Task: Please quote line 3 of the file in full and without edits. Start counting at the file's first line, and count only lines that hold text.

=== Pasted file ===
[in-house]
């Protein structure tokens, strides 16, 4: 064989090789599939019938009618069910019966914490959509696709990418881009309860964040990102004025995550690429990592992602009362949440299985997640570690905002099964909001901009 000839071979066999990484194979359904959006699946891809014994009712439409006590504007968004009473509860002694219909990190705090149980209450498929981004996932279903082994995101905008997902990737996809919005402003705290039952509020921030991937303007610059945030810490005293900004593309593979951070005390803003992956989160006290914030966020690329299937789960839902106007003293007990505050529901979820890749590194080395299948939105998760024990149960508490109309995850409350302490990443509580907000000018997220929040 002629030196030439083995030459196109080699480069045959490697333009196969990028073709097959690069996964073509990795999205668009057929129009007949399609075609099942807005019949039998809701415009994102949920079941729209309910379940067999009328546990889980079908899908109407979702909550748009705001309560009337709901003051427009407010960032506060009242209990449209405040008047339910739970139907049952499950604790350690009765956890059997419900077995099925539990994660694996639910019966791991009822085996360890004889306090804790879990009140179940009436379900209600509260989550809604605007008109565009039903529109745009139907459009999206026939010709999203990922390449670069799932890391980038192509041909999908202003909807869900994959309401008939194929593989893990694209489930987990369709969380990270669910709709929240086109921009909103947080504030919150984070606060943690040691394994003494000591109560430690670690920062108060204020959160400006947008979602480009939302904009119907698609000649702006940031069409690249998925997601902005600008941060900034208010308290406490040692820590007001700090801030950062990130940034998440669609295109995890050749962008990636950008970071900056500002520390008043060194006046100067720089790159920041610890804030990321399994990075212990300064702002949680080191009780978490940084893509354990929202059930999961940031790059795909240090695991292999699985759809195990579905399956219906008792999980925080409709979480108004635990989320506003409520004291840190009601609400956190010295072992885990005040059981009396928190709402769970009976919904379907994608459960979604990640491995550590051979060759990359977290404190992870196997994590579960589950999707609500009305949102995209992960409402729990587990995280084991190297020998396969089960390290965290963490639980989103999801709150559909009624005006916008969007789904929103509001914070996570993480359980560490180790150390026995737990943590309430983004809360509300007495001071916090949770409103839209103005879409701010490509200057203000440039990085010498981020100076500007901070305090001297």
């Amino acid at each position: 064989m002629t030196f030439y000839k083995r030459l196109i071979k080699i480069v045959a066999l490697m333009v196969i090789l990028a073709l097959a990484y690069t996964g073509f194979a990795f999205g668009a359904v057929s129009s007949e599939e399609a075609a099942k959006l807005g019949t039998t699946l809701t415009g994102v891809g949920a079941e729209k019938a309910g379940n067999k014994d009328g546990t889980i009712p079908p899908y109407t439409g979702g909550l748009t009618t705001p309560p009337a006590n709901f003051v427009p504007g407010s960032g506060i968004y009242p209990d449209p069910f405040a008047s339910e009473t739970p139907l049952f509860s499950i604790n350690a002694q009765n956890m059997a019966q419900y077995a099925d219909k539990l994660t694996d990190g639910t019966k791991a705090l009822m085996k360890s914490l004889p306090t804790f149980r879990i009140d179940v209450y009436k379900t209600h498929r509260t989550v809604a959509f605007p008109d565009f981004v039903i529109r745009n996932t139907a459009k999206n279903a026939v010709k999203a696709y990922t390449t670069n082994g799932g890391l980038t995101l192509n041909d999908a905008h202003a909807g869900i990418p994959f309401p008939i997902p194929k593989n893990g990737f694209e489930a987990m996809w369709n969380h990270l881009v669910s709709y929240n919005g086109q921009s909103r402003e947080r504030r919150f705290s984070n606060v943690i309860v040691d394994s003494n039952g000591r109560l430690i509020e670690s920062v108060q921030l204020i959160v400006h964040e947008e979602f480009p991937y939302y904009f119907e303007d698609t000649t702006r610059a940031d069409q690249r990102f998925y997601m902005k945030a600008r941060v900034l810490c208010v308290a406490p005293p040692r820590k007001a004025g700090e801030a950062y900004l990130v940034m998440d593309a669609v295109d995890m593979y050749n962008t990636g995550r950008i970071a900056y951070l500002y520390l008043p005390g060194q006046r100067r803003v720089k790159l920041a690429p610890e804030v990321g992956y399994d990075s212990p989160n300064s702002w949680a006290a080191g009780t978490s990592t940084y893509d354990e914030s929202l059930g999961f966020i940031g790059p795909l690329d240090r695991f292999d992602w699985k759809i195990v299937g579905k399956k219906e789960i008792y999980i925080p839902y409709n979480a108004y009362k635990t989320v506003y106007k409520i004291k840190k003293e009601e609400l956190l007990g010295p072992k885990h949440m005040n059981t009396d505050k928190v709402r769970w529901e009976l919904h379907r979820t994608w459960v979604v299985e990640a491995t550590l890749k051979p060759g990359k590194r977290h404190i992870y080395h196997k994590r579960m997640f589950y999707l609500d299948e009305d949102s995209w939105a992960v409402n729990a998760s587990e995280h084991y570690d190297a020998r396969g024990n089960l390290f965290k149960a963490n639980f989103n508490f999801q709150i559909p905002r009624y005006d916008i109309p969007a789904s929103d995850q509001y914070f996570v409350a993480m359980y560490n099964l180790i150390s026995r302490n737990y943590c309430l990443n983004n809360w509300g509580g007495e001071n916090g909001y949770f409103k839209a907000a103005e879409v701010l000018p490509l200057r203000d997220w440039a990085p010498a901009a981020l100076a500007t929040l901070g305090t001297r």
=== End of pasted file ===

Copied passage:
């Amino acid at each position: 064989m002629t030196f030439y000839k083995r030459l196109i071979k080699i480069v045959a066999l490697m333009v196969i090789l990028a073709l097959a990484y690069t996964g073509f194979a990795f999205g668009a359904v057929s129009s007949e599939e399609a075609a099942k959006l807005g019949t039998t699946l809701t415009g994102v891809g949920a079941e729209k019938a309910g379940n067999k014994d009328g546990t889980i009712p079908p899908y109407t439409g979702g909550l748009t009618t705001p309560p009337a006590n709901f003051v427009p504007g407010s960032g506060i968004y009242p209990d449209p069910f405040a008047s339910e009473t739970p139907l049952f509860s499950i604790n350690a002694q009765n956890m059997a019966q419900y077995a099925d219909k539990l994660t694996d990190g639910t019966k791991a705090l009822m085996k360890s914490l004889p306090t804790f149980r879990i009140d179940v209450y009436k379900t209600h498929r509260t989550v809604a959509f605007p008109d565009f981004v039903i529109r745009n996932t139907a459009k999206n279903a026939v010709k999203a696709y990922t390449t670069n082994g799932g890391l980038t995101l192509n041909d999908a905008h202003a909807g869900i990418p994959f309401p008939i997902p194929k593989n893990g990737f694209e489930a987990m996809w369709n969380h990270l881009v669910s709709y929240n919005g086109q921009s909103r402003e947080r504030r919150f705290s984070n606060v943690i309860v040691d394994s003494n039952g000591r109560l430690i509020e670690s920062v108060q921030l204020i959160v400006h964040e947008e979602f480009p991937y939302y904009f119907e303007d698609t000649t702006r610059a940031d069409q690249r990102f998925y997601m902005k945030a600008r941060v900034l810490c208010v308290a406490p005293p040692r820590k007001a004025g700090e801030a950062y900004l990130v940034m998440d593309a669609v295109d995890m593979y050749n962008t990636g995550r950008i970071a900056y951070l500002y520390l008043p005390g060194q006046r100067r803003v720089k790159l920041a690429p610890e804030v990321g992956y399994d990075s212990p989160n300064s702002w949680a006290a080191g009780t978490s990592t940084y893509d354990e914030s929202l059930g999961f966020i940031g790059p795909l690329d240090r695991f292999d992602w699985k759809i195990v299937g579905k399956k219906e789960i008792y999980i925080p839902y409709n979480a108004y009362k635990t989320v506003y106007k409520i004291k840190k003293e009601e609400l956190l007990g010295p072992k885990h949440m005040n059981t009396d505050k928190v709402r769970w529901e009976l919904h379907r979820t994608w459960v979604v299985e990640a491995t550590l890749k051979p060759g990359k590194r977290h404190i992870y080395h196997k994590r579960m997640f589950y999707l609500d299948e009305d949102s995209w939105a992960v409402n729990a998760s587990e995280h084991y570690d190297a020998r396969g024990n089960l390290f965290k149960a963490n639980f989103n508490f999801q709150i559909p905002r009624y005006d916008i109309p969007a789904s929103d995850q509001y914070f996570v409350a993480m359980y560490n099964l180790i150390s026995r302490n737990y943590c309430l990443n983004n809360w509300g509580g007495e001071n916090g909001y949770f409103k839209a907000a103005e879409v701010l000018p490509l200057r203000d997220w440039a990085p010498a901009a981020l100076a500007t929040l901070g305090t001297r």